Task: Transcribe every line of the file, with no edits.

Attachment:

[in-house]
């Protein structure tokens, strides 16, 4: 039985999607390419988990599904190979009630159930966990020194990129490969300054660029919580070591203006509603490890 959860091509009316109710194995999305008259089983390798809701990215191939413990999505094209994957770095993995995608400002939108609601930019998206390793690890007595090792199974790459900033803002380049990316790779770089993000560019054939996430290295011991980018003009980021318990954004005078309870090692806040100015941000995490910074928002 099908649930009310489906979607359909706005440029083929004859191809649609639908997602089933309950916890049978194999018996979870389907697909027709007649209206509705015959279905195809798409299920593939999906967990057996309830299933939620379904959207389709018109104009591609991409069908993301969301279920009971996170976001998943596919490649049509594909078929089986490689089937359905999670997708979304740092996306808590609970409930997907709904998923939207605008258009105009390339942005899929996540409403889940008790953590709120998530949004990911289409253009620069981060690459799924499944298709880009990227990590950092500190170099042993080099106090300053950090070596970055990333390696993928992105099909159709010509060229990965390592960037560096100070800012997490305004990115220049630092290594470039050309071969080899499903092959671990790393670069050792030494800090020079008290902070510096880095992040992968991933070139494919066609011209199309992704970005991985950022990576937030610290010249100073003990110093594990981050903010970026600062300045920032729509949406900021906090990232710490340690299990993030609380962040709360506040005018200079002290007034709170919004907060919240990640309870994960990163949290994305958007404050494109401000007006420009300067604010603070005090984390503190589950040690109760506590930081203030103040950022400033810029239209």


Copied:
[in-house]
């Protein structure tokens, strides 16, 4: 039985999607390419988990599904190979009630159930966990020194990129490969300054660029919580070591203006509603490890 959860091509009316109710194995999305008259089983390798809701990215191939413990999505094209994957770095993995995608400002939108609601930019998206390793690890007595090792199974790459900033803002380049990316790779770089993000560019054939996430290295011991980018003009980021318990954004005078309870090692806040100015941000995490910074928002 099908649930009310489906979607359909706005440029083929004859191809649609639908997602089933309950916890049978194999018996979870389907697909027709007649209206509705015959279905195809798409299920593939999906967990057996309830299933939620379904959207389709018109104009591609991409069908993301969301279920009971996170976001998943596919490649049509594909078929089986490689089937359905999670997708979304740092996306808590609970409930997907709904998923939207605008258009105009390339942005899929996540409403889940008790953590709120998530949004990911289409253009620069981060690459799924499944298709880009990227990590950092500190170099042993080099106090300053950090070596970055990333390696993928992105099909159709010509060229990965390592960037560096100070800012997490305004990115220049630092290594470039050309071969080899499903092959671990790393670069050792030494800090020079008290902070510096880095992040992968991933070139494919066609011209199309992704970005991985950022990576937030610290010249100073003990110093594990981050903010970026600062300045920032729509949406900021906090990232710490340690299990993030609380962040709360506040005018200079002290007034709170919004907060919240990640309870994960990163949290994305958007404050494109401000007006420009300067604010603070005090984390503190589950040690109760506590930081203030103040950022400033810029239209």